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Back to Seized: The Soils of War
Box 5: Another way is possible

The Soils of War

Barcelona, Spain

Box 5: Another way is possible
The experience of disaster-ridden regions with aid from abroad and from their own governments does not mean that assistance is never needed. Indeed, help can be meaningful and extremely important, if it enables communities to help themselves. Peasant organisations such as La Via Campesina (1) have shown a way forward. After the tsunami they routed relief directly to communities’ right across the affected region:

“In Sri Lanka, India, Thailand and Indonesia, where La Via Campesina has member organisations, farmers launched relief operations to support the survivors of the catastrophe, they gave out rice and vegetables to feed the people affected, and several fund-raising activities were organised to channel national and international contributions towards small peasants and fisherfolk’s organisations. La Via Campesina also immediately publicly raised important issues affecting small producers such as the origin of food aid (local or imported food), the type of reconstruction policies implemented (agribusiness or family based production) and people’s participation in the process.” (2)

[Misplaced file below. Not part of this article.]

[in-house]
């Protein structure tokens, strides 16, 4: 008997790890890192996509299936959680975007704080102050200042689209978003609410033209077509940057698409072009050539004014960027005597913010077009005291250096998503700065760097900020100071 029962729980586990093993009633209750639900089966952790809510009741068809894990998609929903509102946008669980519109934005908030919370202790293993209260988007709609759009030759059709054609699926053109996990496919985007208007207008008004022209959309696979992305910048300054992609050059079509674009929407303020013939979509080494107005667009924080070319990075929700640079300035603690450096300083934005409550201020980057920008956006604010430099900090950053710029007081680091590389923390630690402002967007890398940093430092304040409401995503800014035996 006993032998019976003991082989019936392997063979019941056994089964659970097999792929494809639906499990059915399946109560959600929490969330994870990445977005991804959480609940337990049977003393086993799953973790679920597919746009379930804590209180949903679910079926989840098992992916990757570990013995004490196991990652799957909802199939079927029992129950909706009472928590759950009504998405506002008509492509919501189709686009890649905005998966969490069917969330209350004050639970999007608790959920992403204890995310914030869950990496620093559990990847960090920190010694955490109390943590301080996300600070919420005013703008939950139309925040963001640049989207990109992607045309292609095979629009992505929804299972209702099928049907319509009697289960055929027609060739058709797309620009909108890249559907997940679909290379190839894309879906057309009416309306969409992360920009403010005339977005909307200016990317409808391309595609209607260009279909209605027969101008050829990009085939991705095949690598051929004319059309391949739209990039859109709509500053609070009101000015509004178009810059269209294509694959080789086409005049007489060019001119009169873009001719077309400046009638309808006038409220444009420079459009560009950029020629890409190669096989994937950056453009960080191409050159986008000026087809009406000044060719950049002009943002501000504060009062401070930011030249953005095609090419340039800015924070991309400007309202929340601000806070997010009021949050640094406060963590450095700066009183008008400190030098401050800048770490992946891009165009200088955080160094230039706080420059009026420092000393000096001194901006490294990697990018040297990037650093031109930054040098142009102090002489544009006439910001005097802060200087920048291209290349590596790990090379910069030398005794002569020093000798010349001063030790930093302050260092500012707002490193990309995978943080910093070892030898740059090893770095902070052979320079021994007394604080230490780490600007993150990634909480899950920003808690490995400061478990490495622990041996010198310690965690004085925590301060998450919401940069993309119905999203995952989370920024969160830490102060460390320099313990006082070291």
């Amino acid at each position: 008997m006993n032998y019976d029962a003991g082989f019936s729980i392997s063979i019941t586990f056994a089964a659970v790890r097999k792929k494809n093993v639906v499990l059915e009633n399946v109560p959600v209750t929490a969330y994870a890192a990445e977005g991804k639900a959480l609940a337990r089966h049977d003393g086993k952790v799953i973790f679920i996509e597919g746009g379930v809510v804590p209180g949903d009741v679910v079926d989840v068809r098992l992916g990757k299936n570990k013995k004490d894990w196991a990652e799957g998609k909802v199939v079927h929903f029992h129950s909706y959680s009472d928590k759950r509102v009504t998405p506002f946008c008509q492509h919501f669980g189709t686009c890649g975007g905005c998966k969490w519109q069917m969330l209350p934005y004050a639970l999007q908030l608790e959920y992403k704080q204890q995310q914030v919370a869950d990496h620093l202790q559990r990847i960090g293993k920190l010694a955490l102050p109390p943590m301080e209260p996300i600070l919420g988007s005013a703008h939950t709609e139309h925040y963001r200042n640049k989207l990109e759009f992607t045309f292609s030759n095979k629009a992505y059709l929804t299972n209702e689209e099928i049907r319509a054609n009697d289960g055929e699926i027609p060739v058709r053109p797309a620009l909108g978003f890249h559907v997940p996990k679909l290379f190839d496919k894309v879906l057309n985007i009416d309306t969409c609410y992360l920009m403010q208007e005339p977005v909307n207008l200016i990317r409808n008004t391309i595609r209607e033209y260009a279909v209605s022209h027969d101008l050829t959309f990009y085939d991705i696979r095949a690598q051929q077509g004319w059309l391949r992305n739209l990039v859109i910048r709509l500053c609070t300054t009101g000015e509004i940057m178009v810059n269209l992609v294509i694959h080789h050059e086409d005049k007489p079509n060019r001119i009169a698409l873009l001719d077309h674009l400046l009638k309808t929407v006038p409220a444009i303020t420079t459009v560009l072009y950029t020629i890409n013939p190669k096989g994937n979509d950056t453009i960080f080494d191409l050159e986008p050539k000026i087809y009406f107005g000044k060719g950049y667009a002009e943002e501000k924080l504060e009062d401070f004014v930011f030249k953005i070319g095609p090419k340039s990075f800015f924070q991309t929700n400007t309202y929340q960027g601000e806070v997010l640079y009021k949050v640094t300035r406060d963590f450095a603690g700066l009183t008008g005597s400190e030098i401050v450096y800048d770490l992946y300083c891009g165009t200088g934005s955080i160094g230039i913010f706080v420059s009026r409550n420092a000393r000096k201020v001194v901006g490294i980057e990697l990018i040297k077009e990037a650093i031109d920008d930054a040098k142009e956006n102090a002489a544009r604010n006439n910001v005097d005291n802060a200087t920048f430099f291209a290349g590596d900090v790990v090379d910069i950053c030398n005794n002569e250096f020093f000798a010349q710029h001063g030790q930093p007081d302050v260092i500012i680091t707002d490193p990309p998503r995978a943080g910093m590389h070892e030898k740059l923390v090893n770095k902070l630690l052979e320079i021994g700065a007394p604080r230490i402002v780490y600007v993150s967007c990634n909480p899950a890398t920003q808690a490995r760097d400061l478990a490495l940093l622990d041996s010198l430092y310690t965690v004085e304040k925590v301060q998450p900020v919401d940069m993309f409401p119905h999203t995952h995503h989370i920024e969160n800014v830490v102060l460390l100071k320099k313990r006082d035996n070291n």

1. International Secretariat of La Via Campesina, “20 months after the Tsunami: Looking back at La via Campesina relief operations”, 4 July 2006.
2. Peter Rosset and María Elena Martínez, “The Democratisation of Aid”, in Red Pepper, February 2005.